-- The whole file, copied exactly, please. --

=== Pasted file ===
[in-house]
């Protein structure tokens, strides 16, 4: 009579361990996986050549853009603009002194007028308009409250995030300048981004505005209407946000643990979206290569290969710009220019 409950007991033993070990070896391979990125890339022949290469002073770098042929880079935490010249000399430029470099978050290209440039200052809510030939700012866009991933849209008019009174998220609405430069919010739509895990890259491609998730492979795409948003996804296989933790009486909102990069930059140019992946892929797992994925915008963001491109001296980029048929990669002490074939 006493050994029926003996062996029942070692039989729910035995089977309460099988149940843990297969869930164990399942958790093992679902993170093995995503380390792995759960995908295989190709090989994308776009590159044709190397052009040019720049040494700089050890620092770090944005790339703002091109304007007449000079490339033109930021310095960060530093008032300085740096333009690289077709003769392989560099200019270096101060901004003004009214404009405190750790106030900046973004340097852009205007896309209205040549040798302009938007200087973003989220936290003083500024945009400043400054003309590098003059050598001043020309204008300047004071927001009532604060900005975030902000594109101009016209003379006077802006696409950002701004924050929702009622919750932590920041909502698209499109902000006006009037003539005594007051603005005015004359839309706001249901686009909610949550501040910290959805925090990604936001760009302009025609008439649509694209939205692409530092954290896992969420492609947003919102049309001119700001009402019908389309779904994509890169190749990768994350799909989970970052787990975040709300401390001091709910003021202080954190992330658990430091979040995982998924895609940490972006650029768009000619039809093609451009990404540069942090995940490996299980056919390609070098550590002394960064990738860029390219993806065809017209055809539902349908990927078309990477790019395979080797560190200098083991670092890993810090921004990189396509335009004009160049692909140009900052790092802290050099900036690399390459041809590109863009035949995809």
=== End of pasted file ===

[in-house]
């Protein structure tokens, strides 16, 4: 009579361990996986050549853009603009002194007028308009409250995030300048981004505005209407946000643990979206290569290969710009220019 409950007991033993070990070896391979990125890339022949290469002073770098042929880079935490010249000399430029470099978050290209440039200052809510030939700012866009991933849209008019009174998220609405430069919010739509895990890259491609998730492979795409948003996804296989933790009486909102990069930059140019992946892929797992994925915008963001491109001296980029048929990669002490074939 006493050994029926003996062996029942070692039989729910035995089977309460099988149940843990297969869930164990399942958790093992679902993170093995995503380390792995759960995908295989190709090989994308776009590159044709190397052009040019720049040494700089050890620092770090944005790339703002091109304007007449000079490339033109930021310095960060530093008032300085740096333009690289077709003769392989560099200019270096101060901004003004009214404009405190750790106030900046973004340097852009205007896309209205040549040798302009938007200087973003989220936290003083500024945009400043400054003309590098003059050598001043020309204008300047004071927001009532604060900005975030902000594109101009016209003379006077802006696409950002701004924050929702009622919750932590920041909502698209499109902000006006009037003539005594007051603005005015004359839309706001249901686009909610949550501040910290959805925090990604936001760009302009025609008439649509694209939205692409530092954290896992969420492609947003919102049309001119700001009402019908389309779904994509890169190749990768994350799909989970970052787990975040709300401390001091709910003021202080954190992330658990430091979040995982998924895609940490972006650029768009000619039809093609451009990404540069942090995940490996299980056919390609070098550590002394960064990738860029390219993806065809017209055809539902349908990927078309990477790019395979080797560190200098083991670092890993810090921004990189396509335009004009160049692909140009900052790092802290050099900036690399390459041809590109863009035949995809």